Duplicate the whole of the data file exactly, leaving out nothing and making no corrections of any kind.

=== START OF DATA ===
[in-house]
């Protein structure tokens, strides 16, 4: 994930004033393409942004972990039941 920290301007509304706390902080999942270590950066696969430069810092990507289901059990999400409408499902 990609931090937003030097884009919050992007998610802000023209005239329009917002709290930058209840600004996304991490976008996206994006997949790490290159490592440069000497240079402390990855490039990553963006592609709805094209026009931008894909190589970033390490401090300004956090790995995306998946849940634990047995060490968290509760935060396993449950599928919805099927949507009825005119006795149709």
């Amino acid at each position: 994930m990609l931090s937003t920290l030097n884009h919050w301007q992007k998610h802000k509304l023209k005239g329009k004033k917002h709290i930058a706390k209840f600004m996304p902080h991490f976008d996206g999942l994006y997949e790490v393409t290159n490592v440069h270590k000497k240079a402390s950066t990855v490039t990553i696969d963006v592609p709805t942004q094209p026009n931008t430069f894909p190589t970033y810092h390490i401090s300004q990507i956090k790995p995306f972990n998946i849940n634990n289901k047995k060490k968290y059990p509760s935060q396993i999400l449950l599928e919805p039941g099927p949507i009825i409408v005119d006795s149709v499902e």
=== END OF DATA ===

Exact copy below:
[in-house]
């Protein structure tokens, strides 16, 4: 994930004033393409942004972990039941 920290301007509304706390902080999942270590950066696969430069810092990507289901059990999400409408499902 990609931090937003030097884009919050992007998610802000023209005239329009917002709290930058209840600004996304991490976008996206994006997949790490290159490592440069000497240079402390990855490039990553963006592609709805094209026009931008894909190589970033390490401090300004956090790995995306998946849940634990047995060490968290509760935060396993449950599928919805099927949507009825005119006795149709």
């Amino acid at each position: 994930m990609l931090s937003t920290l030097n884009h919050w301007q992007k998610h802000k509304l023209k005239g329009k004033k917002h709290i930058a706390k209840f600004m996304p902080h991490f976008d996206g999942l994006y997949e790490v393409t290159n490592v440069h270590k000497k240079a402390s950066t990855v490039t990553i696969d963006v592609p709805t942004q094209p026009n931008t430069f894909p190589t970033y810092h390490i401090s300004q990507i956090k790995p995306f972990n998946i849940n634990n289901k047995k060490k968290y059990p509760s935060q396993i999400l449950l599928e919805p039941g099927p949507i009825i409408v005119d006795s149709v499902e």